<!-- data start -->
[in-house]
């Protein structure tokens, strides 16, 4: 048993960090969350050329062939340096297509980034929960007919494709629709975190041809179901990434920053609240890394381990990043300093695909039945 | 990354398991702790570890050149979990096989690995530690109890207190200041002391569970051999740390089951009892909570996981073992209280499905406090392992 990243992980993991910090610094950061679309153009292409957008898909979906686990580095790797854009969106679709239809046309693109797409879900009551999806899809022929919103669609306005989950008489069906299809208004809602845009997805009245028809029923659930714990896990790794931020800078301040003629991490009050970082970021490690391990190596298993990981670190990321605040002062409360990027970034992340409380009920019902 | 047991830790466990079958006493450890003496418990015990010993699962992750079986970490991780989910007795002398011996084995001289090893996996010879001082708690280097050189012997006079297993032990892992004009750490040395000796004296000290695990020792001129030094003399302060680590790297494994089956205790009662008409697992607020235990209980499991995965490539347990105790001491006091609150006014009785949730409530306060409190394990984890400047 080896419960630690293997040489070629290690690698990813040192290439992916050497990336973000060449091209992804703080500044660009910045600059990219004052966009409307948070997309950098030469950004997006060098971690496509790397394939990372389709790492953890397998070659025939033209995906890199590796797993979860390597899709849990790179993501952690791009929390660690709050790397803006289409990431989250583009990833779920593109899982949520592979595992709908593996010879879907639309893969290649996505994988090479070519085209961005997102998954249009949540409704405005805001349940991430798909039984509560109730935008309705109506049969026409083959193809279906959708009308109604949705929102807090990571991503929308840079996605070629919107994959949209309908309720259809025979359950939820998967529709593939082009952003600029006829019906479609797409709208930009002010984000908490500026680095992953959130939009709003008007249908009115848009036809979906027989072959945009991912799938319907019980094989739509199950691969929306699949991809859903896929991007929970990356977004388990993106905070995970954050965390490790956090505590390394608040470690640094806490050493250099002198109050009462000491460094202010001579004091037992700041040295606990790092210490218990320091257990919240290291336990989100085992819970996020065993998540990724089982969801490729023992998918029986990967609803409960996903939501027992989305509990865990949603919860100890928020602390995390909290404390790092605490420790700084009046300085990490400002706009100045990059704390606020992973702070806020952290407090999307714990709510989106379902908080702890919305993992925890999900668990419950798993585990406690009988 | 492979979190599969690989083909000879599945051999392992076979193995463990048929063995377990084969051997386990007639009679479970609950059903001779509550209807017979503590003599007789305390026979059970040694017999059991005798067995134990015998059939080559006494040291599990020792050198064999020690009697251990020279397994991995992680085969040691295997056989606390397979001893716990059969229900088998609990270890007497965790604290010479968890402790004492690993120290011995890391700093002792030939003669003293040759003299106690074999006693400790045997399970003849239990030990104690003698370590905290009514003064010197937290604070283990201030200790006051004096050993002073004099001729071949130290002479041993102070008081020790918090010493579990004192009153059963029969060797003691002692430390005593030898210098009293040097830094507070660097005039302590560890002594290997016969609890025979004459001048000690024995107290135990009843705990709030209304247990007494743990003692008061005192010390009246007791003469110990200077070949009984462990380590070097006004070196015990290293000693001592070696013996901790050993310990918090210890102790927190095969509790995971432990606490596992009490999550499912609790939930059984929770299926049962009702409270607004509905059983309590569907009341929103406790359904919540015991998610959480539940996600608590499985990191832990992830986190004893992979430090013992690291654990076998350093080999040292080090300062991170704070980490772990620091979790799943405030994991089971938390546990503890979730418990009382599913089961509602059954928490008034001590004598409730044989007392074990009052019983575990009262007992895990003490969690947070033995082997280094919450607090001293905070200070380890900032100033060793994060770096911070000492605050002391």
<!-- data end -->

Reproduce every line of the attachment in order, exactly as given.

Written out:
[in-house]
């Protein structure tokens, strides 16, 4: 048993960090969350050329062939340096297509980034929960007919494709629709975190041809179901990434920053609240890394381990990043300093695909039945 | 990354398991702790570890050149979990096989690995530690109890207190200041002391569970051999740390089951009892909570996981073992209280499905406090392992 990243992980993991910090610094950061679309153009292409957008898909979906686990580095790797854009969106679709239809046309693109797409879900009551999806899809022929919103669609306005989950008489069906299809208004809602845009997805009245028809029923659930714990896990790794931020800078301040003629991490009050970082970021490690391990190596298993990981670190990321605040002062409360990027970034992340409380009920019902 | 047991830790466990079958006493450890003496418990015990010993699962992750079986970490991780989910007795002398011996084995001289090893996996010879001082708690280097050189012997006079297993032990892992004009750490040395000796004296000290695990020792001129030094003399302060680590790297494994089956205790009662008409697992607020235990209980499991995965490539347990105790001491006091609150006014009785949730409530306060409190394990984890400047 080896419960630690293997040489070629290690690698990813040192290439992916050497990336973000060449091209992804703080500044660009910045600059990219004052966009409307948070997309950098030469950004997006060098971690496509790397394939990372389709790492953890397998070659025939033209995906890199590796797993979860390597899709849990790179993501952690791009929390660690709050790397803006289409990431989250583009990833779920593109899982949520592979595992709908593996010879879907639309893969290649996505994988090479070519085209961005997102998954249009949540409704405005805001349940991430798909039984509560109730935008309705109506049969026409083959193809279906959708009308109604949705929102807090990571991503929308840079996605070629919107994959949209309908309720259809025979359950939820998967529709593939082009952003600029006829019906479609797409709208930009002010984000908490500026680095992953959130939009709003008007249908009115848009036809979906027989072959945009991912799938319907019980094989739509199950691969929306699949991809859903896929991007929970990356977004388990993106905070995970954050965390490790956090505590390394608040470690640094806490050493250099002198109050009462000491460094202010001579004091037992700041040295606990790092210490218990320091257990919240290291336990989100085992819970996020065993998540990724089982969801490729023992998918029986990967609803409960996903939501027992989305509990865990949603919860100890928020602390995390909290404390790092605490420790700084009046300085990490400002706009100045990059704390606020992973702070806020952290407090999307714990709510989106379902908080702890919305993992925890999900668990419950798993585990406690009988 | 492979979190599969690989083909000879599945051999392992076979193995463990048929063995377990084969051997386990007639009679479970609950059903001779509550209807017979503590003599007789305390026979059970040694017999059991005798067995134990015998059939080559006494040291599990020792050198064999020690009697251990020279397994991995992680085969040691295997056989606390397979001893716990059969229900088998609990270890007497965790604290010479968890402790004492690993120290011995890391700093002792030939003669003293040759003299106690074999006693400790045997399970003849239990030990104690003698370590905290009514003064010197937290604070283990201030200790006051004096050993002073004099001729071949130290002479041993102070008081020790918090010493579990004192009153059963029969060797003691002692430390005593030898210098009293040097830094507070660097005039302590560890002594290997016969609890025979004459001048000690024995107290135990009843705990709030209304247990007494743990003692008061005192010390009246007791003469110990200077070949009984462990380590070097006004070196015990290293000693001592070696013996901790050993310990918090210890102790927190095969509790995971432990606490596992009490999550499912609790939930059984929770299926049962009702409270607004509905059983309590569907009341929103406790359904919540015991998610959480539940996600608590499985990191832990992830986190004893992979430090013992690291654990076998350093080999040292080090300062991170704070980490772990620091979790799943405030994991089971938390546990503890979730418990009382599913089961509602059954928490008034001590004598409730044989007392074990009052019983575990009262007992895990003490969690947070033995082997280094919450607090001293905070200070380890900032100033060793994060770096911070000492605050002391």